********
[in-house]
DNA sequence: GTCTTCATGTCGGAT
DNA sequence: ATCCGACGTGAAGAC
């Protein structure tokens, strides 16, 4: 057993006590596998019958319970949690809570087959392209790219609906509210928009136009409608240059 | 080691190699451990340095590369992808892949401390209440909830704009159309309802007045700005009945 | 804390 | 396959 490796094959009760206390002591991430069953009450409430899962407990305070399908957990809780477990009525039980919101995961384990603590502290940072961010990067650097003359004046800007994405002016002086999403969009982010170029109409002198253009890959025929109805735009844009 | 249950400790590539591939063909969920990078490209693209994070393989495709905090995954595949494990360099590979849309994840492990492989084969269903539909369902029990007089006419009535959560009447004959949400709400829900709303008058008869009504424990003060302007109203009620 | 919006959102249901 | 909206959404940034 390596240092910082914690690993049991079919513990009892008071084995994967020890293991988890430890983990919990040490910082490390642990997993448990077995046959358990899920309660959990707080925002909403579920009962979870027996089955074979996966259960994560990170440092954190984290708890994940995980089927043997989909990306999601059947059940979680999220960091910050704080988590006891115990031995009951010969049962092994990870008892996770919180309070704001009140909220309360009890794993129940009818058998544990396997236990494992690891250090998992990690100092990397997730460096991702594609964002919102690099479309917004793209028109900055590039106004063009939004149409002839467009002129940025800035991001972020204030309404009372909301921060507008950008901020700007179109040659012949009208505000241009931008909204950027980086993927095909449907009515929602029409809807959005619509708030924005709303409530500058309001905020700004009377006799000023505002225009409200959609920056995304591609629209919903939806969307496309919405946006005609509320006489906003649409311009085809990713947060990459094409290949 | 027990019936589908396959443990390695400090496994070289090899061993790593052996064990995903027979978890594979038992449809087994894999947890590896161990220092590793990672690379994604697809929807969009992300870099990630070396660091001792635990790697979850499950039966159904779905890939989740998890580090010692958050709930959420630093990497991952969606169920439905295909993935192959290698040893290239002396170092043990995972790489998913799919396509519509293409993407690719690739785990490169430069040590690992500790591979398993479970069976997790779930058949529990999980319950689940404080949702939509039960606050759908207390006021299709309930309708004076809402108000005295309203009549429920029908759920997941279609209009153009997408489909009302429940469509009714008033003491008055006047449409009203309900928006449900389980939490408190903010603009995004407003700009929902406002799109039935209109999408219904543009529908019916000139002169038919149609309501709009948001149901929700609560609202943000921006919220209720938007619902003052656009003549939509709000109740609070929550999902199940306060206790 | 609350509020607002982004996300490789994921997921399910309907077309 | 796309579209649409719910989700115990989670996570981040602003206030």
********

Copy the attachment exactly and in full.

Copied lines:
[in-house]
DNA sequence: GTCTTCATGTCGGAT
DNA sequence: ATCCGACGTGAAGAC
């Protein structure tokens, strides 16, 4: 057993006590596998019958319970949690809570087959392209790219609906509210928009136009409608240059 | 080691190699451990340095590369992808892949401390209440909830704009159309309802007045700005009945 | 804390 | 396959 490796094959009760206390002591991430069953009450409430899962407990305070399908957990809780477990009525039980919101995961384990603590502290940072961010990067650097003359004046800007994405002016002086999403969009982010170029109409002198253009890959025929109805735009844009 | 249950400790590539591939063909969920990078490209693209994070393989495709905090995954595949494990360099590979849309994840492990492989084969269903539909369902029990007089006419009535959560009447004959949400709400829900709303008058008869009504424990003060302007109203009620 | 919006959102249901 | 909206959404940034 390596240092910082914690690993049991079919513990009892008071084995994967020890293991988890430890983990919990040490910082490390642990997993448990077995046959358990899920309660959990707080925002909403579920009962979870027996089955074979996966259960994560990170440092954190984290708890994940995980089927043997989909990306999601059947059940979680999220960091910050704080988590006891115990031995009951010969049962092994990870008892996770919180309070704001009140909220309360009890794993129940009818058998544990396997236990494992690891250090998992990690100092990397997730460096991702594609964002919102690099479309917004793209028109900055590039106004063009939004149409002839467009002129940025800035991001972020204030309404009372909301921060507008950008901020700007179109040659012949009208505000241009931008909204950027980086993927095909449907009515929602029409809807959005619509708030924005709303409530500058309001905020700004009377006799000023505002225009409200959609920056995304591609629209919903939806969307496309919405946006005609509320006489906003649409311009085809990713947060990459094409290949 | 027990019936589908396959443990390695400090496994070289090899061993790593052996064990995903027979978890594979038992449809087994894999947890590896161990220092590793990672690379994604697809929807969009992300870099990630070396660091001792635990790697979850499950039966159904779905890939989740998890580090010692958050709930959420630093990497991952969606169920439905295909993935192959290698040893290239002396170092043990995972790489998913799919396509519509293409993407690719690739785990490169430069040590690992500790591979398993479970069976997790779930058949529990999980319950689940404080949702939509039960606050759908207390006021299709309930309708004076809402108000005295309203009549429920029908759920997941279609209009153009997408489909009302429940469509009714008033003491008055006047449409009203309900928006449900389980939490408190903010603009995004407003700009929902406002799109039935209109999408219904543009529908019916000139002169038919149609309501709009948001149901929700609560609202943000921006919220209720938007619902003052656009003549939509709000109740609070929550999902199940306060206790 | 609350509020607002982004996300490789994921997921399910309907077309 | 796309579209649409719910989700115990989670996570981040602003206030």